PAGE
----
Lightning strikes and sudden power surges caused by artificially generated electrical currents are covered under a standard homeowner’s insurance policy.
What Causes a Power Surge?
A variety of factors can cause electrical surges. Switching on a hair dryer might produce 5-10 volts. Where lightning striking a transformer can generate thousands of volts. The following are the most common causes of electrical surges in your house:
- When the electricity goes out and restarts – as with a vacuum or air conditioner turns on or off.
- A tree or animal comes into contact with a power line or transformer.
- When there is a quick return of electricity after an outage.
- When your power provider shifts from one electrical grid to another.
- Your home or electrical equipment is struck by lightning.
Internal power surges are the most frequent and happen hundreds of times daily. The refrigerator, dryer and air conditioners are usual offenders, although even electronic gadgets can create internal electrical surges, such as plugging in a phone to charge.
How to Prevent Power Surges
Establishing an initial line of defense is the most effective way to avoid power surges. Although you can’t prevent electrical storms, you may take steps to safeguard your computing equipment and appliances.
Don’t Overload Electrical Circuits
You may have too many things on one circuit if more than two appliances are plugged into one outlet. If this is the case, try moving some of those appliances to other outlets in your home.
Unplug Appliances You’re Not Using
It would be best if you unplug electronic devices and appliances when not in use is one of the simplest methods to prevent them from being damaged by electrical surges. There’s a chance that a surge could go through the device or equipment if you leave it plugged in. You’ll probably find dozens of unnecessary machines plugged into your home.
Perform Electrical Upgrades in Older Homes
An electrical wiring upgrade might be necessary if you live in an older home, like one built before the 1980s. This could be a problem if you have many appliances or often trip breakers or blow fuses. You might also have issues with lights that flicker or dim when a large appliance is in use.
Install a Whole Home Surge Protector
A whole home surge protector protects your electronic devices and major appliances from surges in electricity. This is done by routing the electricity through the surge protector instead of through your devices. In the event of a surge, the surge protector will take the brunt of the voltage, protecting your devices.
How a Whole House Surge Protector Works
A whole-house surge protector is connected to your electrical system and protects the entire house in the event of power spikes. The whole home surge protector blocks or grounds electricity surges so that your appliances and expensive electronics are not harmed.
The most common way to ground a surge protector is by connecting it to your home’s grounding system. The surge protector won’t function correctly if you don’t connect it to your house’s ground wire system. When installing the whole-house suppressor, have your electrician check out your home’s grounding system if you’re unsure.
A surge protection system that works on the entire house can stop 40,000 amps or more surges. Audible alarm or indicator light signals when a surge has been halted are desirable features. If required, you might consider whole-house surge protection systems to safeguard phone, cable, and internet lines in some cases.
When properly installed, multi-level surge protection systems can protect you against surges from the outside and inside of your house. Ensure your entire home surge protection is completed between the electric meter, the power lines that enter your property, and between the electric meter and the circuit breaker box.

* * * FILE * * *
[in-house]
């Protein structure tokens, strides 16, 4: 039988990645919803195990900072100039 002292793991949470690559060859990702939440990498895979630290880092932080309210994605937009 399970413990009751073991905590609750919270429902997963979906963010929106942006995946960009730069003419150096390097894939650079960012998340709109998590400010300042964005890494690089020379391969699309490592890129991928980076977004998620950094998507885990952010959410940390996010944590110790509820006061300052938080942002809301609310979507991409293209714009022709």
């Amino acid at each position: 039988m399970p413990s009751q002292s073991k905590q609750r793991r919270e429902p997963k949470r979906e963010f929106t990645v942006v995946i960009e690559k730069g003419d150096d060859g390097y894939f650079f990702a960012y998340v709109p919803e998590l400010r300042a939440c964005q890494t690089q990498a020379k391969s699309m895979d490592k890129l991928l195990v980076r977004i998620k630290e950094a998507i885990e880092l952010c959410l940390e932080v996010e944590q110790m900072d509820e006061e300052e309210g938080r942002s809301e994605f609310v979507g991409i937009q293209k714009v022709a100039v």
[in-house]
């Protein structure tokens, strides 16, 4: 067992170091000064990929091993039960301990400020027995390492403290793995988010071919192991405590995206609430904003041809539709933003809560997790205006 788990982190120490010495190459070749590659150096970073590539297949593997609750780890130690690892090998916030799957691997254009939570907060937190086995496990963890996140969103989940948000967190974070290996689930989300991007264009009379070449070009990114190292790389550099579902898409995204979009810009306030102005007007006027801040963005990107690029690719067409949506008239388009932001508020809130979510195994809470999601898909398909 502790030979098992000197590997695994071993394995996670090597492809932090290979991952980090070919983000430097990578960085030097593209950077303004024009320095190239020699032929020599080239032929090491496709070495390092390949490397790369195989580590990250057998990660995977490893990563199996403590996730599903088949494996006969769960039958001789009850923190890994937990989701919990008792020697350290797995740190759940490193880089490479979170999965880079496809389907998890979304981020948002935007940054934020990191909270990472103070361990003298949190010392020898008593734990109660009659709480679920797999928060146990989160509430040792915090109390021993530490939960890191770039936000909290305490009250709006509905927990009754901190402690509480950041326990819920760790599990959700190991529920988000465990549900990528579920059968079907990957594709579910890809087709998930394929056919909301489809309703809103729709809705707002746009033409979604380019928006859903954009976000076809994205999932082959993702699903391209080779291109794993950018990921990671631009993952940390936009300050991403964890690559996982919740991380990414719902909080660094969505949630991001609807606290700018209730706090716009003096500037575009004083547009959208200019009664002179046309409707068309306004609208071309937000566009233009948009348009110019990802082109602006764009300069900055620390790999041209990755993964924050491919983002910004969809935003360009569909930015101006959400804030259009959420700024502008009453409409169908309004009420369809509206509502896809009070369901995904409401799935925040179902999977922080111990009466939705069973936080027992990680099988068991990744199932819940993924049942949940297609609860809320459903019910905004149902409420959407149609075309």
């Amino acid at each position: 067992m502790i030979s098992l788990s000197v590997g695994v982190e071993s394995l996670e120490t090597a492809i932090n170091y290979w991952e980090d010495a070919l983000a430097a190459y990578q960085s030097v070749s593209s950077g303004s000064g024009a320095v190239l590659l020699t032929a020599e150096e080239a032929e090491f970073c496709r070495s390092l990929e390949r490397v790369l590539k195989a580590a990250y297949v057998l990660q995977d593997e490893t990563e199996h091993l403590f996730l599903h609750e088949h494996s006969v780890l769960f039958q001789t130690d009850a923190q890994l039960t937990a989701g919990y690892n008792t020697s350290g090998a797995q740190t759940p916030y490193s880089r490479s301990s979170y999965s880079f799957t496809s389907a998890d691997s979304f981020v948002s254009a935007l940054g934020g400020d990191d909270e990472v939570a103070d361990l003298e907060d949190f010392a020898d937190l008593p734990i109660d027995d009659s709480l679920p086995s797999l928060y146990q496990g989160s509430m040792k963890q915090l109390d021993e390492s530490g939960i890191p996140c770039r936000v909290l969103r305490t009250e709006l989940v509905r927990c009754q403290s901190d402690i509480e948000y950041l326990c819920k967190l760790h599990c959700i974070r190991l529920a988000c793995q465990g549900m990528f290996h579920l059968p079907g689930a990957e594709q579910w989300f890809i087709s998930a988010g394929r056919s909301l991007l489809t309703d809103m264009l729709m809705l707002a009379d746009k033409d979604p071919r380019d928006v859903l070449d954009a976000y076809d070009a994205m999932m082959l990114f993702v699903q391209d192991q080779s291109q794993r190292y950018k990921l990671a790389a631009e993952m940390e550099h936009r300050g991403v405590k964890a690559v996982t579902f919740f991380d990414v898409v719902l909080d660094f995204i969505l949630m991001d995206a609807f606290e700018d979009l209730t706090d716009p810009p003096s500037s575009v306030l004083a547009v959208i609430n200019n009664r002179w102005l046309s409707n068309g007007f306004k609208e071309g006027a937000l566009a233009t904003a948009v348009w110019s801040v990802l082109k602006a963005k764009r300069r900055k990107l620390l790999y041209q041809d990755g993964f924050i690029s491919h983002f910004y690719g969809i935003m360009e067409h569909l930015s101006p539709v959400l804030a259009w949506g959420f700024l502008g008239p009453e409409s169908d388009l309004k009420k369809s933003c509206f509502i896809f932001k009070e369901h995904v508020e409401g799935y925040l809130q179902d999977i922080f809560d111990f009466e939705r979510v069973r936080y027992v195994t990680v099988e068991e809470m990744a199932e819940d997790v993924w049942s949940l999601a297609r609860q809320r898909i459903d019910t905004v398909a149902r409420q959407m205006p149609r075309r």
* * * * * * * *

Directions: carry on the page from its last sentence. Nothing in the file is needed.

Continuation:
Frequently Asked Questions
How Much Does a Whole House Surge Protector Cost?
A whole home surge protector typically costs between $100 and $300, plus professional whole house surge protector installation. The average cost will vary depending on the protection type you need and the size of your home.
How to Wire a Whole House Surge Protector?
If installing a whole house surge protector, you will need to wire it into your home’s electrical panel. A professional licensed electrician can do this. The surge protector should mount to the outside of the panel or within eyesight so you can see the LED indicator lights.
Typically, the whole house surge protector wires into a 240v 50-amp breaker and the neutral bar. Installation methods and breaker sizing may vary, so check the manufacturer’s instructions for your specific instructions.
Can a Whole House Surge Protector Be Installed Outside?
Most whole house surge protectors are not weatherproof and should not be installed outside without a weather protection cover. If installing your whole house surge protector outside, use an electrical conduit and a waterproof enclosure with an access cover.
How Long do Whole House Surge Protectors Last?
How long a whole house surge protector lasts depends on the device’s quality and how frequent power surges occur. Typically, you can expect a whole home surge protection device to last 5 to 10 years. However, our research found that an SPD can last for 2 to 3 years in areas with frequent power surges or outages.
The kA rating is a value that tells you how long the surge protector will last. Increasing the kA rating of the surge suppressor does not improve its protection performance. The higher the kA rating, the move voltage the surge protection device can absorb. We recommend a minimum of 10 kA rating.
Our best overall pick EATON Ultimate Surge Protection, has a 108kA rating and Is suitable for outdoor use.
Whole home surge protectors are a must-have for any homeowner. They safeguard your large appliances, electronics, and other devices against unexpected power surges that can occur when the weather is bad or when there is an electrical problem in your area.
A whole house surge protector will save you from costly repairs or replacements down the road and could also prevent a fire in your home. We recommend buying a whole house surge protector to protect your expensive devices and household appliances.